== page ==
Notre Dame Irish dance team to compete in All-Ireland Irish Dancing Championships

first_imgHaving Irish danced since she was a toddler, Notre Dame junior Addie Donaher said the adrenaline rush she gets walking out on stage is a sensation that has yet to waver in her career as a performer.“Being on stage is the reason that we all do it,” Donaher said. “You have those two minutes to get up on stage and show them, ‘I’ve been working for a whole year for these two minutes.’”As part of the Irish Echoes, Donaher — along with 7 other Notre Dame and Saint Mary’s students — will be competing this weekend in the All-Ireland Irish Dancing Championships. Photo courtesy of Hanna Dutler Members of the Irish Echoes, Notre Dame’s Irish dance group, compete in the All-Ireland Irish Dancing Championships every year.Fresh off their annual showcase last January, the Irish Echoes are a Notre Dame and Saint Mary’s Irish dance team consisting of roughly 70 members — the largest collegiate team in the nation, Donaher said.Members of the Ceili team — a subset of the Irish Echoes — were selected for the competition via tryout. The Ceili team is lead by juniors coach Hannah Dutler and assistant coach Emily Cline. Dutler and Cline are joined by seniors Caitlin O’Rourke, Rebecca Sidler, Kali Graziano and Lauren Tucker, juniors Donaher and Julia Forte and sophomores Kate Brown and Rachel Hughes.“I think everyone on the Ceili team has been dancing since they were three or four years old and has gone over to Ireland at least once or twice to compete,” Dutler said.The team flew out of Chicago on Tuesday night, landing in Dublin early Wednesday morning. After spending a day in the Irish capital, where they will get a chance to visit Notre Dame students currently studying abroad in Dublin, the women will be hopping on a bus to the competition’s host city, Killarney, a southwest Ireland town with around 14,000 residents.“Girls from all over the world come to compete, and then the competition that we’re in is a club Ceili competition,” Donaher said. “ … It’s like Irish clubs, [and] there’s a bunch of schools from the U.S.”With funding assistance from the Nanovic Institute and the Keough-Naughton Institute, the team has been able to travel to Ireland seven of the past 10 years for this competition and have found themselves atop the podium every time.“We have won the last seven years that we have competed, so hopefully we make it eight,” Dutler said.Dutler also noted that although the teams are strictly business backstage while preparing for their performances, the event gives many of the women the unique opportunity to reconnect with Irish dancers they trained with at past studios who may also be in Killarney for the week’s festivities.Whatever the outcome of Saturday’s competition, however, both Donaher and Dutler said they are thankful to the Irish Echoes for giving them a chance to form the friendships they have in their three years with the team, and for allowing them to continue their passion for Irish dance into their collegiate lives.“We’re all really close, and we all had that love for Irish dance that made us want to go to a school that had a team and keep doing it,” Donaher said. “We both danced competitively our whole lives, so it was such a big part of our life. And then coming to college you kind of expect that to stop. But here, it doesn’t really have to.”Tags: Irish dance, Irish Dance Team, irish echoeslast_img read more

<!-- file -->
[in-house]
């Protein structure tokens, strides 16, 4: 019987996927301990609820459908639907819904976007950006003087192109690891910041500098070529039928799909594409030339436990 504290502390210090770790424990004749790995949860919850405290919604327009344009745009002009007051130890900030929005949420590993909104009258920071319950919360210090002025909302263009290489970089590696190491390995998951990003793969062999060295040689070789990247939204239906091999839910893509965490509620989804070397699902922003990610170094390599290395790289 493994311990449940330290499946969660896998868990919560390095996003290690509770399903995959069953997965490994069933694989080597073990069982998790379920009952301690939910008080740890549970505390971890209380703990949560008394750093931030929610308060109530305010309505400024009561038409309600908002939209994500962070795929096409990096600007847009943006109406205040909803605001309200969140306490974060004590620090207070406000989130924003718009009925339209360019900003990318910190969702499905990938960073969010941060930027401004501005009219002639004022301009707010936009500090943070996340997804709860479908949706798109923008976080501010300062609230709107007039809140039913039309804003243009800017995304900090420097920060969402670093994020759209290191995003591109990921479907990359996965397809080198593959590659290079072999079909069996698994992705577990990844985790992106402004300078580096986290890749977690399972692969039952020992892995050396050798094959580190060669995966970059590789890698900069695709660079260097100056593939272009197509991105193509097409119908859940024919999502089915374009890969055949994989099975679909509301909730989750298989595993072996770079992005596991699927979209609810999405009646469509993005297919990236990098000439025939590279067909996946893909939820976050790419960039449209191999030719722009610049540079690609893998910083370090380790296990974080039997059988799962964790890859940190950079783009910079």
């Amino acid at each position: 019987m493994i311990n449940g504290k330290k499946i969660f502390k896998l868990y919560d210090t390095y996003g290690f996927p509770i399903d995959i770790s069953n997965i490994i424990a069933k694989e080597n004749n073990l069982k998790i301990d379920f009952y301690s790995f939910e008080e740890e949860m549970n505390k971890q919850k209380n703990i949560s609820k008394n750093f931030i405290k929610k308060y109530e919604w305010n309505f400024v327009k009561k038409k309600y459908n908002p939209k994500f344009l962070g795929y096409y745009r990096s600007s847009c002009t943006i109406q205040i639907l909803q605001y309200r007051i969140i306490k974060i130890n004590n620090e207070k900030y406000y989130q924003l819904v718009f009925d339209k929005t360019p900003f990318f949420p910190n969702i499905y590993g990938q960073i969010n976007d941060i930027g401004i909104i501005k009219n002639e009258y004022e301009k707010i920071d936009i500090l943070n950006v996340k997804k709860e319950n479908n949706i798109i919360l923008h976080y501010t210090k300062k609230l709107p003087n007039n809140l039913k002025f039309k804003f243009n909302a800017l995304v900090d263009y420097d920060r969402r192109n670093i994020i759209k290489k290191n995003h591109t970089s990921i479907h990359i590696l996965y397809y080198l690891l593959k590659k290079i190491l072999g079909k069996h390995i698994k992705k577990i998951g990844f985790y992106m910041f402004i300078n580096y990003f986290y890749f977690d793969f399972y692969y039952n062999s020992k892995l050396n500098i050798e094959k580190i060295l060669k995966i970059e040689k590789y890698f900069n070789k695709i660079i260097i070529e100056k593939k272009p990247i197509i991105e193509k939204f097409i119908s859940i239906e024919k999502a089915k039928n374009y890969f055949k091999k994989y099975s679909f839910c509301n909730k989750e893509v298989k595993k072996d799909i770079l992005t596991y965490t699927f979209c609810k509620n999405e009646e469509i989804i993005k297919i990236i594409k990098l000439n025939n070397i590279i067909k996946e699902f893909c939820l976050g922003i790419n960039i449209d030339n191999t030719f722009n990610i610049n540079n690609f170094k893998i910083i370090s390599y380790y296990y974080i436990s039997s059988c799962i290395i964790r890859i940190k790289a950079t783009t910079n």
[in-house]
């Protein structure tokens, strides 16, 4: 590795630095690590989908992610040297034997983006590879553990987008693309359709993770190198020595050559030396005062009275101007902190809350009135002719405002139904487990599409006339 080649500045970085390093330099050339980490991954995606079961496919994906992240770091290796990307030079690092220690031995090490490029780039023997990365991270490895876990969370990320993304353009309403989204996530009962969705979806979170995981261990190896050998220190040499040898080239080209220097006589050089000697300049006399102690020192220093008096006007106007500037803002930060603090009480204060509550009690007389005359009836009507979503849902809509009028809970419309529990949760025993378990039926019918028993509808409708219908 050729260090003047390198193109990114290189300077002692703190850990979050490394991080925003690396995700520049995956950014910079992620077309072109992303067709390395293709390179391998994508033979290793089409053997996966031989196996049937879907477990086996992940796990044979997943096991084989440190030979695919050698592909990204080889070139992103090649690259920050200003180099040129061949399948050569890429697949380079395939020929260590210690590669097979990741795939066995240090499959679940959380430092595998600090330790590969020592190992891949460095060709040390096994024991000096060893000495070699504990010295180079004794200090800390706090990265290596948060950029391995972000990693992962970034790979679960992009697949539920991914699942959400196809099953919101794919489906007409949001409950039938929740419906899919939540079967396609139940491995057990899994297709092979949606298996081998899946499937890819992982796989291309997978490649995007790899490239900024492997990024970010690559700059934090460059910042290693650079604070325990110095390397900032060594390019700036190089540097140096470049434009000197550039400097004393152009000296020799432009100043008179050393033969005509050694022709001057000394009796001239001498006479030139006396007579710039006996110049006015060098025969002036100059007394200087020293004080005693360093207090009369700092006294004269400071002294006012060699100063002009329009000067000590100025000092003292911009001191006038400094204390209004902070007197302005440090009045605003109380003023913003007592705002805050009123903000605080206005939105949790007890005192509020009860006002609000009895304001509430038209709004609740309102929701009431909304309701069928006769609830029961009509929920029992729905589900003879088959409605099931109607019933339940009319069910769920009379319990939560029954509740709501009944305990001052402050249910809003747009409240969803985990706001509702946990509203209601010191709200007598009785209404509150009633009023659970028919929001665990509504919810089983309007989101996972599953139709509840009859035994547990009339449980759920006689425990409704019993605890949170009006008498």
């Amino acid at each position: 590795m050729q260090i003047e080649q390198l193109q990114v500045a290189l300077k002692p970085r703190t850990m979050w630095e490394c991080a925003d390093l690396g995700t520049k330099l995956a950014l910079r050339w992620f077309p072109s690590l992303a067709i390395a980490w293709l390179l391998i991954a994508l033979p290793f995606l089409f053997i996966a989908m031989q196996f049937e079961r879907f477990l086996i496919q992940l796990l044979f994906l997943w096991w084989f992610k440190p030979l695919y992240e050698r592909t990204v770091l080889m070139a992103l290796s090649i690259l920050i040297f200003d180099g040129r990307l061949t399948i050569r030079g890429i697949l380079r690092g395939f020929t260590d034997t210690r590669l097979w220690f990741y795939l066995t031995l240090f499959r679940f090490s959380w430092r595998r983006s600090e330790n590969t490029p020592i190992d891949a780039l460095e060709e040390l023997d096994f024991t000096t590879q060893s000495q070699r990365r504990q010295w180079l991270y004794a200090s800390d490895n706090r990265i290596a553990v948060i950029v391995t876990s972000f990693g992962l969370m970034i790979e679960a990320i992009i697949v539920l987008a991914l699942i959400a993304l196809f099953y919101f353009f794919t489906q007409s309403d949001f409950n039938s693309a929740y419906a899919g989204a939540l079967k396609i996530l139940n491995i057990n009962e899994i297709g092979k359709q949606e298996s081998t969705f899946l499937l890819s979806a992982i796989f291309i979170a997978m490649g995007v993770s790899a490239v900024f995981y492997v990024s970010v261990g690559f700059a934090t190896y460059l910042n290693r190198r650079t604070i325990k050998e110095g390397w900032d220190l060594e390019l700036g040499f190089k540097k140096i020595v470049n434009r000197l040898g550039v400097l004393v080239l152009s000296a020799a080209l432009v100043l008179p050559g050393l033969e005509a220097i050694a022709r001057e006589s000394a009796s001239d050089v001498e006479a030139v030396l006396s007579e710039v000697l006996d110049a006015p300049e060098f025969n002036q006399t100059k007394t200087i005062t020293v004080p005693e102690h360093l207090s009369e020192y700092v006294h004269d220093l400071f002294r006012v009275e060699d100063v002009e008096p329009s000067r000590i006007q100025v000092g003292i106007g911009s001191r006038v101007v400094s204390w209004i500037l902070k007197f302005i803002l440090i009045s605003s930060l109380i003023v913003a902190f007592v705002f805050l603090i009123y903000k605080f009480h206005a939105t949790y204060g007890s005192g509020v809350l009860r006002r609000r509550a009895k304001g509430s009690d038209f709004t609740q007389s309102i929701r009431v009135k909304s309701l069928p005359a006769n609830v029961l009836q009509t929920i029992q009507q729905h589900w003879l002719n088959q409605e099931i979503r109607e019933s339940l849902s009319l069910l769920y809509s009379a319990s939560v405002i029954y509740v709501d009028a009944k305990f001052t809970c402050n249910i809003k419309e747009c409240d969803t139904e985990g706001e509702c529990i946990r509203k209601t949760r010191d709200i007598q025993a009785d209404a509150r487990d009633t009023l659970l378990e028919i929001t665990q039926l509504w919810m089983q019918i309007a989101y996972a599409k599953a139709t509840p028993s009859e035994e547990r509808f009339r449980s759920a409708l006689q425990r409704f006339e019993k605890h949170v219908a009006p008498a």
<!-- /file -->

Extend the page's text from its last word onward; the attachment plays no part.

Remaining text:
Publix Begins Installing Plexiglass Barriers at Registers for Safety

first_imgPublix is officially taking the action it recently promised, in an effort to create a safer shopping experience.Workers on Sunday began installing plexiglass designed to serve as a barrier between shoppers and employees and to prevent the spread of COVID-19.The chain said in a statement: “We’re taking extra precautions for the well-being of our customers and associates.” Plexiglass is being installed at all of the registers and customer service desks. The project should be completed within two weeks.Publix has also posted signs which ask people to stay at least six feet apart. They are also disinfecting what they call “high touch” surface areas more frequently than before the outbreak.last_img read more

Mason City man faces vehicular homicide charge after fatal accident in Worth County

first_imgHANLONTOWN — A Mason City man has been charged with vehicular homicide after a fatal accident last May in Worth County. The Iowa State Patrol said at the time of the accident on May 3rd that 38-year-old Rick Johnson was walking eastbound on 390th Street, about an eighth of a mile east of Ironwood Avenue northeast of Hanlontown, when he was struck and killed by a vehicle also traveling eastbound, driven by 43-year-old Luke Beenken of Mason City. Beenken has been charged with vehicular homicide by reckless driving, a Class C felony punishable by up to ten years in prison.  Investigators say Beenken was texting while driving and sent a text message at the same time that he ran into Johnson.last_img read more